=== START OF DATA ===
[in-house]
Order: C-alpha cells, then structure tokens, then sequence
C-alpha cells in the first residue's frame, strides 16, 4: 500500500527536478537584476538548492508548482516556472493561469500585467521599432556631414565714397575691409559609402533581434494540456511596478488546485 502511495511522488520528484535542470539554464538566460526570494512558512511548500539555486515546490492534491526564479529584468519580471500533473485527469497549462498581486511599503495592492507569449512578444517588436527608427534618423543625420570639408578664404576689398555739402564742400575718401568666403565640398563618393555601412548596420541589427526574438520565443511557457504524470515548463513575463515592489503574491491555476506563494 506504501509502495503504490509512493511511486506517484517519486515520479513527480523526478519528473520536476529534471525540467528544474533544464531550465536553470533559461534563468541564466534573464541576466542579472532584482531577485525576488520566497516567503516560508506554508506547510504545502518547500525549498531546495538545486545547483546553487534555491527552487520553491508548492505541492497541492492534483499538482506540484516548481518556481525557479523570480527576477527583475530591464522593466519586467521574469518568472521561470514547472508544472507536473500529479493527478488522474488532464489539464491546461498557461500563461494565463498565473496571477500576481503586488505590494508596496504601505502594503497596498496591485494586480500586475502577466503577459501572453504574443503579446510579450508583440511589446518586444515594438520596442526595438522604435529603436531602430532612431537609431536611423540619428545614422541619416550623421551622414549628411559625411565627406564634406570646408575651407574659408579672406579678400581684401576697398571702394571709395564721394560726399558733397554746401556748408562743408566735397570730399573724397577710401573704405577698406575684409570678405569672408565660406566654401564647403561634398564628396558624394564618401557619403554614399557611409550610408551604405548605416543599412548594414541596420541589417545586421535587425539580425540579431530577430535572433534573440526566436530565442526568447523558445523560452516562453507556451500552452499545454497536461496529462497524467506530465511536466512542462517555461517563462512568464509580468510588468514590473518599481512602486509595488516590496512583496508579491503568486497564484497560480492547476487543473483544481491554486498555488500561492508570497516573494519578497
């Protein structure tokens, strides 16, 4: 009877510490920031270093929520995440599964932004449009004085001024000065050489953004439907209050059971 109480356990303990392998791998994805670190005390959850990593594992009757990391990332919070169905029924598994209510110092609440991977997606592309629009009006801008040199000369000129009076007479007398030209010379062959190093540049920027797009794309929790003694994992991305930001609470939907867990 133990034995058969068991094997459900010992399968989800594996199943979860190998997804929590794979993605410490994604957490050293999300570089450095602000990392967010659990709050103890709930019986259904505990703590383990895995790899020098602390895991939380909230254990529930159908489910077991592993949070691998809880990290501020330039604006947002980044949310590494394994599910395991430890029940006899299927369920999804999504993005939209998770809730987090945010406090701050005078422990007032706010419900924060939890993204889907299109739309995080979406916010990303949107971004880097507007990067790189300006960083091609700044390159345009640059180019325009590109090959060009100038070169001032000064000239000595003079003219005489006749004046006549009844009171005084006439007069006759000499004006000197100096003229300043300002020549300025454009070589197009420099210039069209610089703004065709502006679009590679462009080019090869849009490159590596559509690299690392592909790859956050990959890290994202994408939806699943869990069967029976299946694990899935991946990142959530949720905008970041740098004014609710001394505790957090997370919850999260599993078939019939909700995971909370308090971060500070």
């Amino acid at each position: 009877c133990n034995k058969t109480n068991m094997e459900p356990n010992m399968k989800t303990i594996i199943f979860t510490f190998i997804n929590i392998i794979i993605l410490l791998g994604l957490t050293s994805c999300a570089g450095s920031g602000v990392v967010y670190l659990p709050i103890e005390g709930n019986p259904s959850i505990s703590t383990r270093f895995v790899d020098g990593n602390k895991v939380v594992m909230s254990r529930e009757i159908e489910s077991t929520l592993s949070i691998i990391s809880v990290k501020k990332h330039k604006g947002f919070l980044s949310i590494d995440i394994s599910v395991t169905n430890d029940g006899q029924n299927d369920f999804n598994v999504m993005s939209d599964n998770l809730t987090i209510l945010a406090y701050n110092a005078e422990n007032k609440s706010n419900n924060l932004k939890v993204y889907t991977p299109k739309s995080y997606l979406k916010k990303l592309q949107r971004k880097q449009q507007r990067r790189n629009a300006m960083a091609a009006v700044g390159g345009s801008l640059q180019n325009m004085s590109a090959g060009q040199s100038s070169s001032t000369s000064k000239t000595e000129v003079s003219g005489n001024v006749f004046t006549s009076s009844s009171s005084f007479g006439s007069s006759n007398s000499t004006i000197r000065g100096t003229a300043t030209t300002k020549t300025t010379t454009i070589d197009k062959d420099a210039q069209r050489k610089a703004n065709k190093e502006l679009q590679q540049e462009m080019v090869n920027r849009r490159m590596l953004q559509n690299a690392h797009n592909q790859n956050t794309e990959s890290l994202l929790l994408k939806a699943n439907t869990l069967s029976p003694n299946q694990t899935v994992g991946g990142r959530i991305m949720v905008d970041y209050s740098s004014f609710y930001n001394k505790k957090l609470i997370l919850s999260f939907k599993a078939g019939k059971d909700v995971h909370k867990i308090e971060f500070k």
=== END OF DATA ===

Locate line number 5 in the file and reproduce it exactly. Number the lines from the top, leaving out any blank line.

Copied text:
């Amino acid at each position: 009877c133990n034995k058969t109480n068991m094997e459900p356990n010992m399968k989800t303990i594996i199943f979860t510490f190998i997804n929590i392998i794979i993605l410490l791998g994604l957490t050293s994805c999300a570089g450095s920031g602000v990392v967010y670190l659990p709050i103890e005390g709930n019986p259904s959850i505990s703590t383990r270093f895995v790899d020098g990593n602390k895991v939380v594992m909230s254990r529930e009757i159908e489910s077991t929520l592993s949070i691998i990391s809880v990290k501020k990332h330039k604006g947002f919070l980044s949310i590494d995440i394994s599910v395991t169905n430890d029940g006899q029924n299927d369920f999804n598994v999504m993005s939209d599964n998770l809730t987090i209510l945010a406090y701050n110092a005078e422990n007032k609440s706010n419900n924060l932004k939890v993204y889907t991977p299109k739309s995080y997606l979406k916010k990303l592309q949107r971004k880097q449009q507007r990067r790189n629009a300006m960083a091609a009006v700044g390159g345009s801008l640059q180019n325009m004085s590109a090959g060009q040199s100038s070169s001032t000369s000064k000239t000595e000129v003079s003219g005489n001024v006749f004046t006549s009076s009844s009171s005084f007479g006439s007069s006759n007398s000499t004006i000197r000065g100096t003229a300043t030209t300002k020549t300025t010379t454009i070589d197009k062959d420099a210039q069209r050489k610089a703004n065709k190093e502006l679009q590679q540049e462009m080019v090869n920027r849009r490159m590596l953004q559509n690299a690392h797009n592909q790859n956050t794309e990959s890290l994202l929790l994408k939806a699943n439907t869990l069967s029976p003694n299946q694990t899935v994992g991946g990142r959530i991305m949720v905008d970041y209050s740098s004014f609710y930001n001394k505790k957090l609470i997370l919850s999260f939907k599993a078939g019939k059971d909700v995971h909370k867990i308090e971060f500070k």